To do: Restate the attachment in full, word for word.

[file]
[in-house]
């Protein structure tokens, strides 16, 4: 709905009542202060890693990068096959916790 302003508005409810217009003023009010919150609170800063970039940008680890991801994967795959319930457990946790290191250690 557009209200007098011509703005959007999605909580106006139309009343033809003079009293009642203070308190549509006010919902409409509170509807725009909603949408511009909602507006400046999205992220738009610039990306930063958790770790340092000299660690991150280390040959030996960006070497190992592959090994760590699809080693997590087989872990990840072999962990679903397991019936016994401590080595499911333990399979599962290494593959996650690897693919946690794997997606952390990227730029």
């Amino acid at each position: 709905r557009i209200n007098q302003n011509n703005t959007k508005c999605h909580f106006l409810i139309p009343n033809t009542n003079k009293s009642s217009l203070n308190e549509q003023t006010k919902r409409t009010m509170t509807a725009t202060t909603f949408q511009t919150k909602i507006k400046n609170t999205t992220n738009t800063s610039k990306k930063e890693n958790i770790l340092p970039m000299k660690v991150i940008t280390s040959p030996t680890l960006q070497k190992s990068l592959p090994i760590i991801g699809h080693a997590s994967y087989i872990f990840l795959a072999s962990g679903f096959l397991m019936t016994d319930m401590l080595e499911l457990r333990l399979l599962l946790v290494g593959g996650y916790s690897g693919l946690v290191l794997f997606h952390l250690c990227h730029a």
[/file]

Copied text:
[in-house]
């Protein structure tokens, strides 16, 4: 709905009542202060890693990068096959916790 302003508005409810217009003023009010919150609170800063970039940008680890991801994967795959319930457990946790290191250690 557009209200007098011509703005959007999605909580106006139309009343033809003079009293009642203070308190549509006010919902409409509170509807725009909603949408511009909602507006400046999205992220738009610039990306930063958790770790340092000299660690991150280390040959030996960006070497190992592959090994760590699809080693997590087989872990990840072999962990679903397991019936016994401590080595499911333990399979599962290494593959996650690897693919946690794997997606952390990227730029």
């Amino acid at each position: 709905r557009i209200n007098q302003n011509n703005t959007k508005c999605h909580f106006l409810i139309p009343n033809t009542n003079k009293s009642s217009l203070n308190e549509q003023t006010k919902r409409t009010m509170t509807a725009t202060t909603f949408q511009t919150k909602i507006k400046n609170t999205t992220n738009t800063s610039k990306k930063e890693n958790i770790l340092p970039m000299k660690v991150i940008t280390s040959p030996t680890l960006q070497k190992s990068l592959p090994i760590i991801g699809h080693a997590s994967y087989i872990f990840l795959a072999s962990g679903f096959l397991m019936t016994d319930m401590l080595e499911l457990r333990l399979l599962l946790v290494g593959g996650y916790s690897g693919l946690v290191l794997f997606h952390l250690c990227h730029a």